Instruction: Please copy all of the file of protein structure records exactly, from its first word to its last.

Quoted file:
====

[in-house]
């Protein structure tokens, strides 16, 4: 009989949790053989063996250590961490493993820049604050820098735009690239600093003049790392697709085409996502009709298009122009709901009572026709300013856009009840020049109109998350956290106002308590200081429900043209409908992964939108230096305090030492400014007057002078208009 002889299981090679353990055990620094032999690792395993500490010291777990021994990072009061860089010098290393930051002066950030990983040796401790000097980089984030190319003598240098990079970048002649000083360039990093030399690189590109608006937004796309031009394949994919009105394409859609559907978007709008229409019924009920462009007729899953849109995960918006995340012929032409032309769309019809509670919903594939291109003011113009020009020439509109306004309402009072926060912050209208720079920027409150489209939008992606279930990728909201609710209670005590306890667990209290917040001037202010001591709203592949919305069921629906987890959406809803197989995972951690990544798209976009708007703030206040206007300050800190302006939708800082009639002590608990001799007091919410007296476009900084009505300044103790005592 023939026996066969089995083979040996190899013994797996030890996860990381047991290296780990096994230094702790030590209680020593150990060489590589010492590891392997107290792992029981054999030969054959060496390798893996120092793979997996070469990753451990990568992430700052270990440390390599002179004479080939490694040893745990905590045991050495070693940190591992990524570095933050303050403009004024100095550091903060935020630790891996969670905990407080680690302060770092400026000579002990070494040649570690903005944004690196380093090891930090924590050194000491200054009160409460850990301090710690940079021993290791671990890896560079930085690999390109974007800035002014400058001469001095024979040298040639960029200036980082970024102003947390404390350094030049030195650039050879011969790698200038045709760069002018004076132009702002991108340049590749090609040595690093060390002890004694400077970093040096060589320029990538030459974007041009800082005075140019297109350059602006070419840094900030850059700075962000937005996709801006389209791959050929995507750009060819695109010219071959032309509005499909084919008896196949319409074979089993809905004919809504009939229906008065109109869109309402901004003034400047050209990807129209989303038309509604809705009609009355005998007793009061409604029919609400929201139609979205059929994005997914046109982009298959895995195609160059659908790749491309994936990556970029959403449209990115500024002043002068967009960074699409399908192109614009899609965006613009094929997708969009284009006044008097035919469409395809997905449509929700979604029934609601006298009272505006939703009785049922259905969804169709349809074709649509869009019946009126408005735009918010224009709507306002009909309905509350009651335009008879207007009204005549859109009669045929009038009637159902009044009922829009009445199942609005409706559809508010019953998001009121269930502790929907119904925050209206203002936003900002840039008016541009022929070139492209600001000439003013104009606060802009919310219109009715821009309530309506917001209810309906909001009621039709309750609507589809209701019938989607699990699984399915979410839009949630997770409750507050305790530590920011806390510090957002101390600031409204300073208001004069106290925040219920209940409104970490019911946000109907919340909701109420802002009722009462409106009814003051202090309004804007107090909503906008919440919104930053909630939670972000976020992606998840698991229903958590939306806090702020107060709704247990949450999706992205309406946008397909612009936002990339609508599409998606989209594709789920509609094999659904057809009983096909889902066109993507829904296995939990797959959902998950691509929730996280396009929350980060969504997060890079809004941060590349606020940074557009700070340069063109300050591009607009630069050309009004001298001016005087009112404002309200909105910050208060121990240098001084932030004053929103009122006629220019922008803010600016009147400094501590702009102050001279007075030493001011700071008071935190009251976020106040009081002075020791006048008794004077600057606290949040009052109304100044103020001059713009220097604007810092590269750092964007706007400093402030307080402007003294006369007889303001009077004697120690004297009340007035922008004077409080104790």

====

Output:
[in-house]
């Protein structure tokens, strides 16, 4: 009989949790053989063996250590961490493993820049604050820098735009690239600093003049790392697709085409996502009709298009122009709901009572026709300013856009009840020049109109998350956290106002308590200081429900043209409908992964939108230096305090030492400014007057002078208009 002889299981090679353990055990620094032999690792395993500490010291777990021994990072009061860089010098290393930051002066950030990983040796401790000097980089984030190319003598240098990079970048002649000083360039990093030399690189590109608006937004796309031009394949994919009105394409859609559907978007709008229409019924009920462009007729899953849109995960918006995340012929032409032309769309019809509670919903594939291109003011113009020009020439509109306004309402009072926060912050209208720079920027409150489209939008992606279930990728909201609710209670005590306890667990209290917040001037202010001591709203592949919305069921629906987890959406809803197989995972951690990544798209976009708007703030206040206007300050800190302006939708800082009639002590608990001799007091919410007296476009900084009505300044103790005592 023939026996066969089995083979040996190899013994797996030890996860990381047991290296780990096994230094702790030590209680020593150990060489590589010492590891392997107290792992029981054999030969054959060496390798893996120092793979997996070469990753451990990568992430700052270990440390390599002179004479080939490694040893745990905590045991050495070693940190591992990524570095933050303050403009004024100095550091903060935020630790891996969670905990407080680690302060770092400026000579002990070494040649570690903005944004690196380093090891930090924590050194000491200054009160409460850990301090710690940079021993290791671990890896560079930085690999390109974007800035002014400058001469001095024979040298040639960029200036980082970024102003947390404390350094030049030195650039050879011969790698200038045709760069002018004076132009702002991108340049590749090609040595690093060390002890004694400077970093040096060589320029990538030459974007041009800082005075140019297109350059602006070419840094900030850059700075962000937005996709801006389209791959050929995507750009060819695109010219071959032309509005499909084919008896196949319409074979089993809905004919809504009939229906008065109109869109309402901004003034400047050209990807129209989303038309509604809705009609009355005998007793009061409604029919609400929201139609979205059929994005997914046109982009298959895995195609160059659908790749491309994936990556970029959403449209990115500024002043002068967009960074699409399908192109614009899609965006613009094929997708969009284009006044008097035919469409395809997905449509929700979604029934609601006298009272505006939703009785049922259905969804169709349809074709649509869009019946009126408005735009918010224009709507306002009909309905509350009651335009008879207007009204005549859109009669045929009038009637159902009044009922829009009445199942609005409706559809508010019953998001009121269930502790929907119904925050209206203002936003900002840039008016541009022929070139492209600001000439003013104009606060802009919310219109009715821009309530309506917001209810309906909001009621039709309750609507589809209701019938989607699990699984399915979410839009949630997770409750507050305790530590920011806390510090957002101390600031409204300073208001004069106290925040219920209940409104970490019911946000109907919340909701109420802002009722009462409106009814003051202090309004804007107090909503906008919440919104930053909630939670972000976020992606998840698991229903958590939306806090702020107060709704247990949450999706992205309406946008397909612009936002990339609508599409998606989209594709789920509609094999659904057809009983096909889902066109993507829904296995939990797959959902998950691509929730996280396009929350980060969504997060890079809004941060590349606020940074557009700070340069063109300050591009607009630069050309009004001298001016005087009112404002309200909105910050208060121990240098001084932030004053929103009122006629220019922008803010600016009147400094501590702009102050001279007075030493001011700071008071935190009251976020106040009081002075020791006048008794004077600057606290949040009052109304100044103020001059713009220097604007810092590269750092964007706007400093402030307080402007003294006369007889303001009077004697120690004297009340007035922008004077409080104790």